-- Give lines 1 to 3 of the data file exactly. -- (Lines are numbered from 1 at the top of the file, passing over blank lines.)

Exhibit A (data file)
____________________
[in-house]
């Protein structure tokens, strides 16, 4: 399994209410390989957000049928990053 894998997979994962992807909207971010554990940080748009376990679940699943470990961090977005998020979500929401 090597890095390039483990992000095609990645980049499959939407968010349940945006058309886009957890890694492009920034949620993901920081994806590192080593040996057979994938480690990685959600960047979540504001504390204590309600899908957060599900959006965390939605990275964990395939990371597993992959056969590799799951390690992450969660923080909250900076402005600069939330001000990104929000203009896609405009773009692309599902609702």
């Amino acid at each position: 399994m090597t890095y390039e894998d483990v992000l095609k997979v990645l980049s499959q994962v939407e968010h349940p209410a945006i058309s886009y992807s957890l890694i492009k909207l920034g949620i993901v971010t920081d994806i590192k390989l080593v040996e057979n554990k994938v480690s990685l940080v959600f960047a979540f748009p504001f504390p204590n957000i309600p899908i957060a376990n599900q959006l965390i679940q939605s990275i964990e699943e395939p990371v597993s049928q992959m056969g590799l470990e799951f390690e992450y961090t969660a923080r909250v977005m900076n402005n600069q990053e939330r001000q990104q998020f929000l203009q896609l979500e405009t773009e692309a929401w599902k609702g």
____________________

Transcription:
[in-house]
């Protein structure tokens, strides 16, 4: 399994209410390989957000049928990053 894998997979994962992807909207971010554990940080748009376990679940699943470990961090977005998020979500929401 090597890095390039483990992000095609990645980049499959939407968010349940945006058309886009957890890694492009920034949620993901920081994806590192080593040996057979994938480690990685959600960047979540504001504390204590309600899908957060599900959006965390939605990275964990395939990371597993992959056969590799799951390690992450969660923080909250900076402005600069939330001000990104929000203009896609405009773009692309599902609702």
């Amino acid at each position: 399994m090597t890095y390039e894998d483990v992000l095609k997979v990645l980049s499959q994962v939407e968010h349940p209410a945006i058309s886009y992807s957890l890694i492009k909207l920034g949620i993901v971010t920081d994806i590192k390989l080593v040996e057979n554990k994938v480690s990685l940080v959600f960047a979540f748009p504001f504390p204590n957000i309600p899908i957060a376990n599900q959006l965390i679940q939605s990275i964990e699943e395939p990371v597993s049928q992959m056969g590799l470990e799951f390690e992450y961090t969660a923080r909250v977005m900076n402005n600069q990053e939330r001000q990104q998020f929000l203009q896609l979500e405009t773009e692309a929401w599902k609702g």